INCIDENTS AND DEVELOPMENTS CONTINUE TO PROVE THAT GAS DRILLING ISN’T SAFE. HELP US TAKE ACTION!

The number of places where drilling has poisoned the water, air and land in communities keeps rising and we can expect that as drilling continues, these incidents will go up.  This has not lessoned the pro-drilling forces from pushing for more drilling at every opportunity and with total disregard for the consequences.  Below is a digest of some of the recent events that reinforces our need to be vigilant and active.

PENNSYLVANIA DEP LASHES OUT AT GAS DRILLING COMPANY FOR POLLUTING DRINKING WATER
depIn a public letter to citizens yesterday, Pennsylvania DEP Secretary John Hanger lashed out at Cabot Oil & Gas for denying their responsibility for water contamination in Dimock, PA. He said that there is overwhelming evidence that they are responsible for the gas migration that has caused families to be without a permanent water supply for nearly 2 years.  He continued that the Commonwealth of Pennsylvania will seek court orders to make Cabot pay for all costs relative to constructing a new 5.5 mile water main to bring drinkable water to Dimock, PA. Cabot’s response has been to launch a public relations campaign and much misinformation concerning who will be party to that solution and who will end up paying for it.  To read Secretary John Hanger’s full statement, click here.

EPA TELLS RESIDENTS OF PAVILLION, WYOMING NOT TO DRINK THEIR WATER
Pavillion MapThe EPA has told the residents of Pavillion, a rural community on the Wind River Indian Reservation in central Wyoming, not to drink their water and to use fans and ventilation while bathing or washing clothes to avoid the risk of explosion.  This warning came after the EPA found benzene, metals, naphthalene, phenols, methane and other contaminants in groundwater and area wells. The EPA has identified at least three water wells containing chemicals used in the fracking process, but will not say whether there is a definite connection until they complete their current study of the effects of fracking on water.  While we understand that the EPA cannot make definitive statements until all of their scientific testing is in, this is another clear case of how fracking has poisoned the water in a community.  Click here to join the thousands who have signed our petition asking the DEC not to greenlight gas drilling using hydrofracking until they can review the results of the EPA’s scientific study. Read the petition and signatures here.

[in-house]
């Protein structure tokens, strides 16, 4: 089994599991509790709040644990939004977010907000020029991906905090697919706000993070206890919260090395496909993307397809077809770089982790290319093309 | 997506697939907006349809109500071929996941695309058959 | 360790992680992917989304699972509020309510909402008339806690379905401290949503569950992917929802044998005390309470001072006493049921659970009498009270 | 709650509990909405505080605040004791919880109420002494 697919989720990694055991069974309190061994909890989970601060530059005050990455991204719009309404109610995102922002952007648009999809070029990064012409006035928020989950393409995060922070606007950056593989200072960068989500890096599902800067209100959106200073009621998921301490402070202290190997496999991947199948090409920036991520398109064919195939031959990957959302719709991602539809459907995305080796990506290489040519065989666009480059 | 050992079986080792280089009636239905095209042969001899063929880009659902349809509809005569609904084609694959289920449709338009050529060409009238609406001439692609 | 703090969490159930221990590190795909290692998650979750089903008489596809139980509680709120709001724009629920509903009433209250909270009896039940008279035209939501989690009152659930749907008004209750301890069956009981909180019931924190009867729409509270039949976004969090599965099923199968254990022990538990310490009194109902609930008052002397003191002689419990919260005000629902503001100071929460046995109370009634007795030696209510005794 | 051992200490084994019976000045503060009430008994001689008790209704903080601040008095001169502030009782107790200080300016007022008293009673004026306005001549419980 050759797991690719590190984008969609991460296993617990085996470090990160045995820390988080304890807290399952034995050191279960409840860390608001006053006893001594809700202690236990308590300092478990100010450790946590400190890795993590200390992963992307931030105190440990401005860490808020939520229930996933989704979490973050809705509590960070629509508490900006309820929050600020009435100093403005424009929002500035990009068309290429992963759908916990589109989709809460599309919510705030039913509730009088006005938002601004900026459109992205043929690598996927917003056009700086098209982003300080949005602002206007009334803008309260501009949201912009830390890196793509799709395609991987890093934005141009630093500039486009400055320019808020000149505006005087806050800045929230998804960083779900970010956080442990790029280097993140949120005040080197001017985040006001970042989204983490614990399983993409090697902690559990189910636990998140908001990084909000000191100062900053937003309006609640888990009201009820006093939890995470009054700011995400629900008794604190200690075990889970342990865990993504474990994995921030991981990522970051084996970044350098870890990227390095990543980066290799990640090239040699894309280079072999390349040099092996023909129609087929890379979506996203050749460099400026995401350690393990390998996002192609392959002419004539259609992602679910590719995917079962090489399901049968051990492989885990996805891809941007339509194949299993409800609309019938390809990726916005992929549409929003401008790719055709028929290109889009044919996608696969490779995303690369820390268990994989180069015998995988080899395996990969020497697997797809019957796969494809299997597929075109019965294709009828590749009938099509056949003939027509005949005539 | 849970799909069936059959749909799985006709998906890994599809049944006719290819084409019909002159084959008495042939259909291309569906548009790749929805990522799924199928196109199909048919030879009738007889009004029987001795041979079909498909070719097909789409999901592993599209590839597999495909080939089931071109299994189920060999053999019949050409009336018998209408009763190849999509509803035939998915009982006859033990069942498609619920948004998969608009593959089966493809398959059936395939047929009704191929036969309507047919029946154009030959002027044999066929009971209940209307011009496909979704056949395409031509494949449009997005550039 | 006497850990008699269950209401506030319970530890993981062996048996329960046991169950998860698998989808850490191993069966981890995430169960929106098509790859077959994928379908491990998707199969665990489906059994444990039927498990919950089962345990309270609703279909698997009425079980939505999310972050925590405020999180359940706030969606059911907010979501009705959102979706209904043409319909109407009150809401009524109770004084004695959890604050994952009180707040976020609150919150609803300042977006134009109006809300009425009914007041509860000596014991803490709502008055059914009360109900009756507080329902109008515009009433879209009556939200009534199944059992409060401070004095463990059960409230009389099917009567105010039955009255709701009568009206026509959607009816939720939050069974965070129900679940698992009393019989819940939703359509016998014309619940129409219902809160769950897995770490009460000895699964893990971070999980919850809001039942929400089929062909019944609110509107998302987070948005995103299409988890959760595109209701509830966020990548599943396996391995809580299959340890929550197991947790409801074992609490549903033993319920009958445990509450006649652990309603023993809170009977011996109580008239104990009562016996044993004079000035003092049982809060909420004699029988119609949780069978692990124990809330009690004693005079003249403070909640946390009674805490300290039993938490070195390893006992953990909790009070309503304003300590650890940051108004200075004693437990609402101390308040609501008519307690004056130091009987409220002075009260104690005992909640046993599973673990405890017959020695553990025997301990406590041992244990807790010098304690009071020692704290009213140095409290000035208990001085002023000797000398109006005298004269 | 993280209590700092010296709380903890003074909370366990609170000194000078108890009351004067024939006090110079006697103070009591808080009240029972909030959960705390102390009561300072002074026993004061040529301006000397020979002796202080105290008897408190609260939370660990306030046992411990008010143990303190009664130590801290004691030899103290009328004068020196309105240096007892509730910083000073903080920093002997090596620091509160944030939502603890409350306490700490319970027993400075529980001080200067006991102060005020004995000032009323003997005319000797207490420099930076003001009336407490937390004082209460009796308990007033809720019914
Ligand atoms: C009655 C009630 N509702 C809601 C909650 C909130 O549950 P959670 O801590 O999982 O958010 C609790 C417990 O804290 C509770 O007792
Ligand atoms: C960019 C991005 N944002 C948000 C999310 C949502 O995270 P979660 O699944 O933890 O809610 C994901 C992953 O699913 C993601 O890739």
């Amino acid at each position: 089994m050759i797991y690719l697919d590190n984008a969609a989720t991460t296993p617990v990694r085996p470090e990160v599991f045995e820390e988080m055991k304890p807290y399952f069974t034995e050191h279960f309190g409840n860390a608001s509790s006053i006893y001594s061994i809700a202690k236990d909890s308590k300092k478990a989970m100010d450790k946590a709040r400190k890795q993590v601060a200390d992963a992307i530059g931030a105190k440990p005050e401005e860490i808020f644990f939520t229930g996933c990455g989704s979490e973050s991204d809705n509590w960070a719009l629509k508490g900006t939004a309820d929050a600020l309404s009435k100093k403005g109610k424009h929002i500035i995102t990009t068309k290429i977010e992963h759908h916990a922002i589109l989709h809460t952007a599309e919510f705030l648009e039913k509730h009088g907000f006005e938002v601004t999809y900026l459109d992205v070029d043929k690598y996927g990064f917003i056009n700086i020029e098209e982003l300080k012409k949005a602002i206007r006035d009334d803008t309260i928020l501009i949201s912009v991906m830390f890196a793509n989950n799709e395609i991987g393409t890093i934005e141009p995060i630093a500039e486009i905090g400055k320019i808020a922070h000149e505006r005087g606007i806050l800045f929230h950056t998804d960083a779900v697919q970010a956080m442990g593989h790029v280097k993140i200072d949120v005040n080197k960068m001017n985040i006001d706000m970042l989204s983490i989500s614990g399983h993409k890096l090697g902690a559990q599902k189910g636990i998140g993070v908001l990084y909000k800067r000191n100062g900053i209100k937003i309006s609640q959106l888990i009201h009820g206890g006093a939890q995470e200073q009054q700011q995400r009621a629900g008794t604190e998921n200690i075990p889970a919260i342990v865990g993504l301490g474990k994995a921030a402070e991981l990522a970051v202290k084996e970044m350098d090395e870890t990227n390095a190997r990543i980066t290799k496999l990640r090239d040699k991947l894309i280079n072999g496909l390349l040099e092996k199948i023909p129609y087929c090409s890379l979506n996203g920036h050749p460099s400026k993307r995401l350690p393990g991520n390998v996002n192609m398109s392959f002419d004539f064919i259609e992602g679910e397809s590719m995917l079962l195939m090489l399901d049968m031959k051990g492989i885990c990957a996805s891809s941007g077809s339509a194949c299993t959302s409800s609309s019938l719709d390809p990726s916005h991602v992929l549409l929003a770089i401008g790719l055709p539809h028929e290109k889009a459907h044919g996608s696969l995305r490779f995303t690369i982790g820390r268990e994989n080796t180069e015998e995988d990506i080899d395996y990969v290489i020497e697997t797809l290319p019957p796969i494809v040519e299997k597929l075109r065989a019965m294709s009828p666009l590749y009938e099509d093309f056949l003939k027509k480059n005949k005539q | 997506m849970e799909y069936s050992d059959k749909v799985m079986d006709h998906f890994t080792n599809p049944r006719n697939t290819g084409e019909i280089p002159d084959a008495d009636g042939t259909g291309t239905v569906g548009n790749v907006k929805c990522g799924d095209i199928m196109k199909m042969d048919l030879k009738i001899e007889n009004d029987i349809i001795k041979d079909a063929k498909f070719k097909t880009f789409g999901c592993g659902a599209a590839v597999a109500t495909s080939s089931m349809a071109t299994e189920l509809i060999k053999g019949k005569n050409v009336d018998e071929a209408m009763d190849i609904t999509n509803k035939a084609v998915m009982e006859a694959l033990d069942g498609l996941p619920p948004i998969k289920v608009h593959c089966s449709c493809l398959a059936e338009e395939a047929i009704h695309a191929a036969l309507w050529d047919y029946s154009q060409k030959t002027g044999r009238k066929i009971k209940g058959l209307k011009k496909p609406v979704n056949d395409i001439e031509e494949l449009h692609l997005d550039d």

ORGANIC FARMER IN PA FILES LAWSUIT STATING THAT DRILLING POLLUTED HIS WATER AND LAND
A Pennsylvania organic tomato farmer, George Zimmerman has filed suit against Atlas Energy

Gas Drilling Site in Hickory, PA
Atlas

Inc.for polluting his soil and water with toxic chemicals used in or released there by hydraulic fracturing.  Water tests near his home found seven potentially carcinogenic chemicals above “screening levels” set by the U.S. Environmental Protection Agency. Baseline tests that were done on the property a year before drilling began were “perfect”.  However, tests done in June 2010 found arsenic at 2600 times acceptable levels, benzene at 44 times above limits and naphthalene 5 times above federal standards. These are substances that can’t be made by nature, and yet that is what is now in the ground.  If Zimmerman wins, it would be the first case to prove that hydraulic fracturing causes water contamination.  He said he has invested about $11 million in the estate, which includes a winery and an heirloom-tomato business, but he now just wants to walk away because he believes it has been ruined by gas drilling.  Zimmerman rates his chances of selling it, as “slim to none” because of the proven water contamination.   For more on this story, click here: